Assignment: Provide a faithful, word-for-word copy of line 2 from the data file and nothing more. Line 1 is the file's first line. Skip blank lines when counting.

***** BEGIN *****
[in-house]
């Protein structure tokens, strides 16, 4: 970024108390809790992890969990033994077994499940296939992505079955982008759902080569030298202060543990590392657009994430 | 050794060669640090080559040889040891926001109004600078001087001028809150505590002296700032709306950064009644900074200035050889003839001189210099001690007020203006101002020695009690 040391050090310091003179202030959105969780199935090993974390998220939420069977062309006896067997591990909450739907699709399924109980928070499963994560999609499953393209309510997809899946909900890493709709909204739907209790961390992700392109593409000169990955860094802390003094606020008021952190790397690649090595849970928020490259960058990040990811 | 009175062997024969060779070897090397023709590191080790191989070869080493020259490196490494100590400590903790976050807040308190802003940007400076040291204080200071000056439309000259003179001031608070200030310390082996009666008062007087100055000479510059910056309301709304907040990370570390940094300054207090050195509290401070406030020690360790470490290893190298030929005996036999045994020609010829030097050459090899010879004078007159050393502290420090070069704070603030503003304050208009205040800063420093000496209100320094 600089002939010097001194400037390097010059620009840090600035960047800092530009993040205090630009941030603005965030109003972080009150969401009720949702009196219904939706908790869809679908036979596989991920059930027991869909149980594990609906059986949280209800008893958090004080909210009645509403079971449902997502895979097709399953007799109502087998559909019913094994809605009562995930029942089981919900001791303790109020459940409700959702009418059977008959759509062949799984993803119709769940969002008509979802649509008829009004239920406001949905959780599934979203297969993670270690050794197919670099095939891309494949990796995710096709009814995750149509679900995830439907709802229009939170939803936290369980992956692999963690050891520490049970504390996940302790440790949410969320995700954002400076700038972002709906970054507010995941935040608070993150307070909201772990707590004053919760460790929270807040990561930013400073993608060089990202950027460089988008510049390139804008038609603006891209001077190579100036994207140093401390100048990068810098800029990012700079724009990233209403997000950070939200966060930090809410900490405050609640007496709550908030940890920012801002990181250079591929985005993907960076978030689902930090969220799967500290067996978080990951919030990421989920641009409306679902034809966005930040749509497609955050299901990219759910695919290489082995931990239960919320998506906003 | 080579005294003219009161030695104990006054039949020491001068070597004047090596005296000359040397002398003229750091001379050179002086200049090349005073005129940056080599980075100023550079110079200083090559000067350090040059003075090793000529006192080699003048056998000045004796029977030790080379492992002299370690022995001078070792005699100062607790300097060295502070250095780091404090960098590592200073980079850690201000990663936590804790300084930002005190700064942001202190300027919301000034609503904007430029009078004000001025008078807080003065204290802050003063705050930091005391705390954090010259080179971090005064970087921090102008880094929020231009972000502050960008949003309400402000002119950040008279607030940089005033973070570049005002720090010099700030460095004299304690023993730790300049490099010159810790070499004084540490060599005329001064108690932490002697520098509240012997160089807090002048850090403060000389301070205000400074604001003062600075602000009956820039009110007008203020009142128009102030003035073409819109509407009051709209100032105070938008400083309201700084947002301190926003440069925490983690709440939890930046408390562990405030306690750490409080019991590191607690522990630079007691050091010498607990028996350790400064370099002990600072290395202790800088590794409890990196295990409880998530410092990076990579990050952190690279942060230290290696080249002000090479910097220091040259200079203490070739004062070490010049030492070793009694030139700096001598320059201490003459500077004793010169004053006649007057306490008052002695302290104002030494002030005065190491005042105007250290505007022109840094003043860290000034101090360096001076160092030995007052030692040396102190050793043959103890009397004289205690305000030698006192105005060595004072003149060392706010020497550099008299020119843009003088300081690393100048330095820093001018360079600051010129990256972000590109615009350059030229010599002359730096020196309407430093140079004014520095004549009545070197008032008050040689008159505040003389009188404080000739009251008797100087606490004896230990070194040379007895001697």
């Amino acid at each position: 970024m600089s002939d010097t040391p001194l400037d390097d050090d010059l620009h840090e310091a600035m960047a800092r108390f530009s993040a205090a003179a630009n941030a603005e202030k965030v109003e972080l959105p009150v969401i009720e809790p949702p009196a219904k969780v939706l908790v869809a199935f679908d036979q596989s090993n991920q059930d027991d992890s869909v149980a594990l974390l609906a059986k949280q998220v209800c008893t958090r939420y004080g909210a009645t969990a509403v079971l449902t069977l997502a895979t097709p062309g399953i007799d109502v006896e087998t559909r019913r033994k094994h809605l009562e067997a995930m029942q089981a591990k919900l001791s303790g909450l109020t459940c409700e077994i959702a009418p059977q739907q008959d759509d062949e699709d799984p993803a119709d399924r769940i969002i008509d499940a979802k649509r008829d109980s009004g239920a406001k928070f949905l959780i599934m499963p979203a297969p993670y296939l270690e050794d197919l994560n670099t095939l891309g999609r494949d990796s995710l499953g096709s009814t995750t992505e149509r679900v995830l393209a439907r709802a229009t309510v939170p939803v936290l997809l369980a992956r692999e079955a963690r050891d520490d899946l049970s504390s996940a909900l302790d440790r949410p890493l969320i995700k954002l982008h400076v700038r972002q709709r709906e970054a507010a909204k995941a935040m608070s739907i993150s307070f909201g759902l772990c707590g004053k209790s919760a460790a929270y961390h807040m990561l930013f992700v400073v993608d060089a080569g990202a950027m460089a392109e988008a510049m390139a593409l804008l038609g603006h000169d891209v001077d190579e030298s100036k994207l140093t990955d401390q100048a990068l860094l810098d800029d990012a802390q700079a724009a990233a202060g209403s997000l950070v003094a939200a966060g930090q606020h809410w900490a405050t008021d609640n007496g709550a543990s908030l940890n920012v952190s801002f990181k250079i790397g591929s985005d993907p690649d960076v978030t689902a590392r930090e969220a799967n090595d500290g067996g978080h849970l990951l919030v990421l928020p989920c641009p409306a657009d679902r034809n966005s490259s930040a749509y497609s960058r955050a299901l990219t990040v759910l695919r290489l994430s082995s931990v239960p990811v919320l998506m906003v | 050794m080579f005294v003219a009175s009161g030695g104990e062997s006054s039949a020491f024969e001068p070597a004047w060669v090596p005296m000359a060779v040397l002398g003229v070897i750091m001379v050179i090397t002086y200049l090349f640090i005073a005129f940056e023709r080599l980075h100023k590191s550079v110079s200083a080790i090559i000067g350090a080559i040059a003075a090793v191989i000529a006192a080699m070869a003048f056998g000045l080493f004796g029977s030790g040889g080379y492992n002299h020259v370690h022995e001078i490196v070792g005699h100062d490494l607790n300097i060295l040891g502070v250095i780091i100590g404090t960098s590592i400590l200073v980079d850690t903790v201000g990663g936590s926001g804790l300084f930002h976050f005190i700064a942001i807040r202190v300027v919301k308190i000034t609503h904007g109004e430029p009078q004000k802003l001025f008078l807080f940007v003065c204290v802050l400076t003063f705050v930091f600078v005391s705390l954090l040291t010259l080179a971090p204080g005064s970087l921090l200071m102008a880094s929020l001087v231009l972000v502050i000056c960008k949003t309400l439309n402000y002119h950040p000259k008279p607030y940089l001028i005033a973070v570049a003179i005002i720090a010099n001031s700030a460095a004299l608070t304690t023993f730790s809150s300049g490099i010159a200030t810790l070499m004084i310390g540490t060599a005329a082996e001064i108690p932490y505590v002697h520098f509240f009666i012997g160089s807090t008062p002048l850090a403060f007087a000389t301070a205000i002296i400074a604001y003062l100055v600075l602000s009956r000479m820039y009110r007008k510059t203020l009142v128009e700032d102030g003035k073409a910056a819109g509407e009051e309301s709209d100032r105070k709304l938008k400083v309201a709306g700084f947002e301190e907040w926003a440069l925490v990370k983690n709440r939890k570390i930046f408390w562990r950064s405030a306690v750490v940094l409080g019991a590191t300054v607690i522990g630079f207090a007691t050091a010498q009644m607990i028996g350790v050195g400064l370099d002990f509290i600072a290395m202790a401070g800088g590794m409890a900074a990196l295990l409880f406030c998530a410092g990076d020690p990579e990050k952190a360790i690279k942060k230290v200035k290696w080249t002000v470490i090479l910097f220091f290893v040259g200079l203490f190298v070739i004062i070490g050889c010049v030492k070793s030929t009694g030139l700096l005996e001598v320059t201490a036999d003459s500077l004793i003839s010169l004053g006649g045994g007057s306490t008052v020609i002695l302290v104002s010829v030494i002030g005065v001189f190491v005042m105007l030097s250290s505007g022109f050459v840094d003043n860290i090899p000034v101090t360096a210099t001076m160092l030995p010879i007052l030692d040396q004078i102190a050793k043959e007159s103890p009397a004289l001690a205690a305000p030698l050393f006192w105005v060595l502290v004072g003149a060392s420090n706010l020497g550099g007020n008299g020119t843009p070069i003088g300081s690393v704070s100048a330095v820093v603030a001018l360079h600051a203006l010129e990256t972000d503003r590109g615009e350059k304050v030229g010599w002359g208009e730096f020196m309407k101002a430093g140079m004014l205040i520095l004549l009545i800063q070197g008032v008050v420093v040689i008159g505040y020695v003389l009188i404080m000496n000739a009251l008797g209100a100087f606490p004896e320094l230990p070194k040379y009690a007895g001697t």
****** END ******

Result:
């Protein structure tokens, strides 16, 4: 970024108390809790992890969990033994077994499940296939992505079955982008759902080569030298202060543990590392657009994430 | 050794060669640090080559040889040891926001109004600078001087001028809150505590002296700032709306950064009644900074200035050889003839001189210099001690007020203006101002020695009690 040391050090310091003179202030959105969780199935090993974390998220939420069977062309006896067997591990909450739907699709399924109980928070499963994560999609499953393209309510997809899946909900890493709709909204739907209790961390992700392109593409000169990955860094802390003094606020008021952190790397690649090595849970928020490259960058990040990811 | 009175062997024969060779070897090397023709590191080790191989070869080493020259490196490494100590400590903790976050807040308190802003940007400076040291204080200071000056439309000259003179001031608070200030310390082996009666008062007087100055000479510059910056309301709304907040990370570390940094300054207090050195509290401070406030020690360790470490290893190298030929005996036999045994020609010829030097050459090899010879004078007159050393502290420090070069704070603030503003304050208009205040800063420093000496209100320094 600089002939010097001194400037390097010059620009840090600035960047800092530009993040205090630009941030603005965030109003972080009150969401009720949702009196219904939706908790869809679908036979596989991920059930027991869909149980594990609906059986949280209800008893958090004080909210009645509403079971449902997502895979097709399953007799109502087998559909019913094994809605009562995930029942089981919900001791303790109020459940409700959702009418059977008959759509062949799984993803119709769940969002008509979802649509008829009004239920406001949905959780599934979203297969993670270690050794197919670099095939891309494949990796995710096709009814995750149509679900995830439907709802229009939170939803936290369980992956692999963690050891520490049970504390996940302790440790949410969320995700954002400076700038972002709906970054507010995941935040608070993150307070909201772990707590004053919760460790929270807040990561930013400073993608060089990202950027460089988008510049390139804008038609603006891209001077190579100036994207140093401390100048990068810098800029990012700079724009990233209403997000950070939200966060930090809410900490405050609640007496709550908030940890920012801002990181250079591929985005993907960076978030689902930090969220799967500290067996978080990951919030990421989920641009409306679902034809966005930040749509497609955050299901990219759910695919290489082995931990239960919320998506906003 | 080579005294003219009161030695104990006054039949020491001068070597004047090596005296000359040397002398003229750091001379050179002086200049090349005073005129940056080599980075100023550079110079200083090559000067350090040059003075090793000529006192080699003048056998000045004796029977030790080379492992002299370690022995001078070792005699100062607790300097060295502070250095780091404090960098590592200073980079850690201000990663936590804790300084930002005190700064942001202190300027919301000034609503904007430029009078004000001025008078807080003065204290802050003063705050930091005391705390954090010259080179971090005064970087921090102008880094929020231009972000502050960008949003309400402000002119950040008279607030940089005033973070570049005002720090010099700030460095004299304690023993730790300049490099010159810790070499004084540490060599005329001064108690932490002697520098509240012997160089807090002048850090403060000389301070205000400074604001003062600075602000009956820039009110007008203020009142128009102030003035073409819109509407009051709209100032105070938008400083309201700084947002301190926003440069925490983690709440939890930046408390562990405030306690750490409080019991590191607690522990630079007691050091010498607990028996350790400064370099002990600072290395202790800088590794409890990196295990409880998530410092990076990579990050952190690279942060230290290696080249002000090479910097220091040259200079203490070739004062070490010049030492070793009694030139700096001598320059201490003459500077004793010169004053006649007057306490008052002695302290104002030494002030005065190491005042105007250290505007022109840094003043860290000034101090360096001076160092030995007052030692040396102190050793043959103890009397004289205690305000030698006192105005060595004072003149060392706010020497550099008299020119843009003088300081690393100048330095820093001018360079600051010129990256972000590109615009350059030229010599002359730096020196309407430093140079004014520095004549009545070197008032008050040689008159505040003389009188404080000739009251008797100087606490004896230990070194040379007895001697």